• Add the sausage to the pan and stir everything. Let the sausage cook for 3-4 minutes, stirring a couple of times.
  • Stir in the broth and tomatoes and let it come to a boil. Turn heat down to a simmer if using a Dutch oven or move pan over to cooker base if using a slow cooker. Cover.
  • Turn back to your chicken. Put it on the cutting board and cut into about ¾ inch pieces. (It should be about ½ done).
  • Add chicken and rice. Reduce heat to a simmer. Taste test again and adjust seasoning if needed—add crushed red pepper flakes if using.Jambalaya simmering
  • Simmer for 10-15 minutes. Then add the shrimp (if you’re using shrimp). Cover again. Simmer for about 10 minutes.
  • Cover; turn heat to low until rice is tender and liquid is mostly absorbed about 15 minutes. (If it gets too thick—clumpy—add a bit more broth or water).


Preparation time: 15 minute(s)


Cooking time: 40 minute(s)


Number of servings (yield): 6

Serve in bowls.  Some fresh French bread or even corn bread will be great with this for some soppin’!

So yeah, this is a really great meal for the beginning of Lent.  And, it’s fantastic anytime you want stick-to-your-ribs comfort food that’s just a little bit different.  It’s great if you’ve got company coming over and want something simple and hearty and it’s great if you’re looking for something that’s just a little bit different from chili but will leave the same grin on your face.

Jambalaya ready to eat

The Cheap Bastid Test:  The chicken breast cost about $1.25 and the sausage was $1.99.  Plus, the shrimp was half of a bag that I paid $8 for a while back so call it $4 worth of shrimp.  As for the rest of the ingredients—broth, celery, jalapeno, onion, bell pepper and tomatoes—let’s call it another $2.  So the total is $9.25.  Not the world’s cheapest but it will feed 4 adults big hearty bowls of Jambalaya goodness.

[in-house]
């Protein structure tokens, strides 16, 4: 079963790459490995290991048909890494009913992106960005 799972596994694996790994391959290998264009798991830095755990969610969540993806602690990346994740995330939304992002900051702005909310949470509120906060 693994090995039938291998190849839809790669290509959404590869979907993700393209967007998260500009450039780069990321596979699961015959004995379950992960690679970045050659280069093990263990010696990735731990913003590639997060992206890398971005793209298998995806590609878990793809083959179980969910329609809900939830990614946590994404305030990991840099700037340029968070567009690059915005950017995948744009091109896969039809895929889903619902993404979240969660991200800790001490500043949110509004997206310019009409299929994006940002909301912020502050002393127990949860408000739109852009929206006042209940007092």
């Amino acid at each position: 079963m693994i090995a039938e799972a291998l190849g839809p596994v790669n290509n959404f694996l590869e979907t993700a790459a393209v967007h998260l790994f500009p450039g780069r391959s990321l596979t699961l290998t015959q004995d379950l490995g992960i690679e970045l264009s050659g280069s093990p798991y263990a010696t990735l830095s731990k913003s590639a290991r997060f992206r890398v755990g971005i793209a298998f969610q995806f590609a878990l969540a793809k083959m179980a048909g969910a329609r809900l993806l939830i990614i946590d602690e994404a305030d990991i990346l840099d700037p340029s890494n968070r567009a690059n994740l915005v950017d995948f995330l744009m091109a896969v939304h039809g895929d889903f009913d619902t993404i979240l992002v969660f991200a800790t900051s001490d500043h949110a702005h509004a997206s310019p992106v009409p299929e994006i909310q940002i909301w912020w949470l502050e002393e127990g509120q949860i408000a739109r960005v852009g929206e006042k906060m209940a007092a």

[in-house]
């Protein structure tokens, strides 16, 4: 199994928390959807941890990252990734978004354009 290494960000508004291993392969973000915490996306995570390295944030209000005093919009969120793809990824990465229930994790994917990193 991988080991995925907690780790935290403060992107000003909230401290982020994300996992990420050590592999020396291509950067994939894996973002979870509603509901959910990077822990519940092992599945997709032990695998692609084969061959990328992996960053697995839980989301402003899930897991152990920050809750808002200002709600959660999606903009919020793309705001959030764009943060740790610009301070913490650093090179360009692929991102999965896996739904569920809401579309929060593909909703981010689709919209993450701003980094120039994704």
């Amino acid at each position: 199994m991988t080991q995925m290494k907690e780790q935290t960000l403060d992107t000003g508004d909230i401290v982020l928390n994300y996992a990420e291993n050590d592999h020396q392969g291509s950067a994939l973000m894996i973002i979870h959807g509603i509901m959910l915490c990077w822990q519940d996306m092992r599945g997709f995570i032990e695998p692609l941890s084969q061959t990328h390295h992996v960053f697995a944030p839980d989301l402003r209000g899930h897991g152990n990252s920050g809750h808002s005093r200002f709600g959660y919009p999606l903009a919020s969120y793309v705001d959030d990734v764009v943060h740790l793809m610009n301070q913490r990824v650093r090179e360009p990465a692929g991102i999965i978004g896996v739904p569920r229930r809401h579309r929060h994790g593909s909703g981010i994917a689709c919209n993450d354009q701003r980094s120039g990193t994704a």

“…Jambalaya and a crawfish pie and fillet gumbo. Cause tonight I’m gonna see my ma cher amio. Pick guitar fill fruit jar and be gay-o. Son of a gun we’ll have big fun on the bayou…”

That’s the Cheap Bastid Way:  Eat Good. Eat Cheap. Be Grateful!

About Walter Blevins

My wife started to call me Cheap Bastid a while back because I enjoyed coming up with dinners that cost next to nothing--and making them taste good. Yeah, I love to cook. And I love to cook good food cheap. I'm not a chef and I'm definitely not anything close to a gourmet. I'm just a home cook who grew up in a home where cooking was from scratch and was a little bit Midwest and a little bit country. That's because my Mom was from Michigan and my Dad was from Kentucky. I started sharing recipes when my daughter called me in 2006 and asked for my recipe for Swiss Steak. That year for Christmas I put together a cookbook for my 2 kids called "Dad's Everyday Cookbook and Kitchen Survival Guide". And I heard back that they both use it regularly. It was full of basic recipes that I had cooked for them when they were growing up. I work hard at creating recipes that are original and creative and inexpensive. You won't find a foo-foo foodie approach to my recipes and style. I believe that it's OK for food to go up the side of a plate. Food is for eating--it doesn't have to be pretty. And I write about my cooking and my recipes so that I can share them. I hope you enjoy these posts. Leave me a comment--that you liked something or that you didn't, it doesn't matter. I'd love to hear from you.
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One Response to Jambalaya

  1. Carolyn Lee says:

    This recipe sounds amazing and easy!
    It’s on our menu for this week.
    I love you site!

Comments are closed.